Wilson: A lot of people don’t want to listen to the elders.

“If [non-Natives] are not taking part in ceremony, and they’re not helping, they’re really hurting [the movement] more than anything.

“They’re spreading that message that it’s also a battle zone. Because they’re not in ceremony to learn that the rhetoric is wrong. They’re kind of looking at it with their own gaze.

“I just feel like when you go to Native land, it’s really imperative that you respect every aspect of Native culture. Especially, in light of that Native people cannot economically, in any way, oppress white people in this country…

“I think a lot of people with good intentions are going. They’re quitting their jobs and staying indefinitely. And that’s good. Especially if they’re committed to doing work while they’re there. But they’re also intimidating people who can’t stay long.

“There’s a lot of Native youth who go to college and they’re just going for break, like Thanksgiving break, or random winter breaks or weekends that they can go. And they’re asking them when are you going back, can you stay forever? And they’re saying, no I have to go back to school. And they say, ‘Well, I quit my job. I’m dedicated to this.’ That’s really fucked up. Very few Native students graduate from college. It’s a huge feat for them.

“I would like people to stop bullying Native youth for not being able to stay at Standing Rock forever, and bullying people at all. There’s other people, people of color, or anyone, who just can’t stay because they have family to take care of, who getting intimidated by white folks who have it made, can just quit their jobs and stay for as long as they need.

Elders at Standing Rock are not asking people to quit their jobs if they can’t.”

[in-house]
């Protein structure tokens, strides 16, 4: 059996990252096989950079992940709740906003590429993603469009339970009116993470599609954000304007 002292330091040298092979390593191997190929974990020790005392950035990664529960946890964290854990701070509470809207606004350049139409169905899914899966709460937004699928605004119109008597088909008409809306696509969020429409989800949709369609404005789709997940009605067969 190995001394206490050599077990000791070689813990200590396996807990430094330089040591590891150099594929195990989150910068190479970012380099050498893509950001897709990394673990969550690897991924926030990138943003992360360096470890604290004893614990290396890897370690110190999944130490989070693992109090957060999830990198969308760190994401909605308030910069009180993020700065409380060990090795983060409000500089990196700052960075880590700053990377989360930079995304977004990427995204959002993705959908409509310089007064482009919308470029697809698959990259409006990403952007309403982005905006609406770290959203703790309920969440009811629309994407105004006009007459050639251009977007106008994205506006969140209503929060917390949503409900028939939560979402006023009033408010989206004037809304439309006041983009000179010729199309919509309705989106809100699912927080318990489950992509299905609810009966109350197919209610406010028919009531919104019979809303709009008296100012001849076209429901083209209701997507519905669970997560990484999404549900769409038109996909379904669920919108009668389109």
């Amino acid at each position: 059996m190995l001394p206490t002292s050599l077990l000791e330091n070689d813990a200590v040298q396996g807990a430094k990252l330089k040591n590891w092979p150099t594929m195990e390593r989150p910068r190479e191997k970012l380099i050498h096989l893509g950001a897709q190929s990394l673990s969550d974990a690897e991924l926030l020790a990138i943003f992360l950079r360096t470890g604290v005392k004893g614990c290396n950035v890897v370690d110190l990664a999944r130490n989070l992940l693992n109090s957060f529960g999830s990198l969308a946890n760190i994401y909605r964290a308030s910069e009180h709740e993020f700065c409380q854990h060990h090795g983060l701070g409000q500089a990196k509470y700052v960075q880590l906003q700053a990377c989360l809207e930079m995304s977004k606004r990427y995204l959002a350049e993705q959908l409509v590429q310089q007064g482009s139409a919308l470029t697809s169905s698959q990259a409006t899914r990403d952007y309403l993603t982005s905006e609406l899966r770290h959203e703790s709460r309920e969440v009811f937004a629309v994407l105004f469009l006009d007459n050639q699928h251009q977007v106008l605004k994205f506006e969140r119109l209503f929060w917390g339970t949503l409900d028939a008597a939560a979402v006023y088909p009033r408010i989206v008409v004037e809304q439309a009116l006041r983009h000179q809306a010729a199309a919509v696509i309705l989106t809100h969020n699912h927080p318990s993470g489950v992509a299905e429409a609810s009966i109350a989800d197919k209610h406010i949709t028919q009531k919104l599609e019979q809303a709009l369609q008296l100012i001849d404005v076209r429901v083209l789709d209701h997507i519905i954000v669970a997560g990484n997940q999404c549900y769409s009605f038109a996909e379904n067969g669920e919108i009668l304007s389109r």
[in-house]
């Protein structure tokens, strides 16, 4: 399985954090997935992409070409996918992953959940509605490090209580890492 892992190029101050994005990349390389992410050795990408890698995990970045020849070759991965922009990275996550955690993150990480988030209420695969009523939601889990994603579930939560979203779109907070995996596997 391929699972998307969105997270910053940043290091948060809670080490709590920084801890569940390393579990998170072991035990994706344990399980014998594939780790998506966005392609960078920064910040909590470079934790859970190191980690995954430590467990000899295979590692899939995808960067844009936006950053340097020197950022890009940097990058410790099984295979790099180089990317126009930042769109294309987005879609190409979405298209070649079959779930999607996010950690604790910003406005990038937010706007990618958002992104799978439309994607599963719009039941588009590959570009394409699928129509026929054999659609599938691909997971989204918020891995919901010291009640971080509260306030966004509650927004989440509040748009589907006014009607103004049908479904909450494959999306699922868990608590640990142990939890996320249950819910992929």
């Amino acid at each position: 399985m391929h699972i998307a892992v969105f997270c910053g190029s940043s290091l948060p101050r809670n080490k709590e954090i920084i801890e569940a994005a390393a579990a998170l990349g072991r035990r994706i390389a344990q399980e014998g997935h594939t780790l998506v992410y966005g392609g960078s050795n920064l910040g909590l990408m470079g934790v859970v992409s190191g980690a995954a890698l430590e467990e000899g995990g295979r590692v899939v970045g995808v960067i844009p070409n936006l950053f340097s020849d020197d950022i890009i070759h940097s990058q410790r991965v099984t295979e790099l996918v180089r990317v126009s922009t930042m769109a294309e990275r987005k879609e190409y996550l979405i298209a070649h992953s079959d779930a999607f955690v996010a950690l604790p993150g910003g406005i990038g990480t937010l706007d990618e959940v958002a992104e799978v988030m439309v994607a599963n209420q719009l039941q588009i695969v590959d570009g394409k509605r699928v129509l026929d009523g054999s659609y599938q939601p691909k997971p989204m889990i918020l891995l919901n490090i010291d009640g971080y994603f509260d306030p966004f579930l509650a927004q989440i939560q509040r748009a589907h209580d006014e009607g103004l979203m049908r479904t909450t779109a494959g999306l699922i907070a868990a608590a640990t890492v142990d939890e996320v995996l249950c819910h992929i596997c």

DePaul: “Most people are woefully ignorant about the actual beginnings of our country. So, I’ve always felt strongly about that, and I’ve always felt drawn to that culture for whatever reason. I learned a lot about that too, which is a whole other conversation. About appropriation, really being respectful of the difference between… support and appropriating a culture. It’s a slippery slope.

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Victoria DePaul

I heard about what was happening at Standing Rock. I just said out loud, and this might sound like spiritual mumbo-jumbo, but you have to be careful about the things you say out loud, because I literally said out loud. ‘I want to go out there.’ Within less than two weeks, I was planning a trip.”  

 

Commins: “Everybody is here for a different reason. Everybody has their own idea of what we’re fighting, and what a victory will look like. That’s definitely interesting.

“There’s a lot of people here who look at this like a battle against oil in general. Like big corporations being able to do whatever they want. These are people who want to stop every pipeline, and want to stop oil as a resource.

“There are a lot of people here who are here for the battle of native sovereignty. And the fact that it’s ignoring a lot of treaties and going on native land. And that group just wants the pipeline to not be on their land.

“Then they’re other groups that are really dedicated to building a sustainable eco-village type situation.

“And there’s a handful of people who are just here because they’re people who travel around, they don’t really have a solid home. This is a thing that’s going on. They’re people who are just here because it’s a fight, and they’re disillusioned that Trump won the election. They feel like they need to be active politically because they haven’t been for a long time.”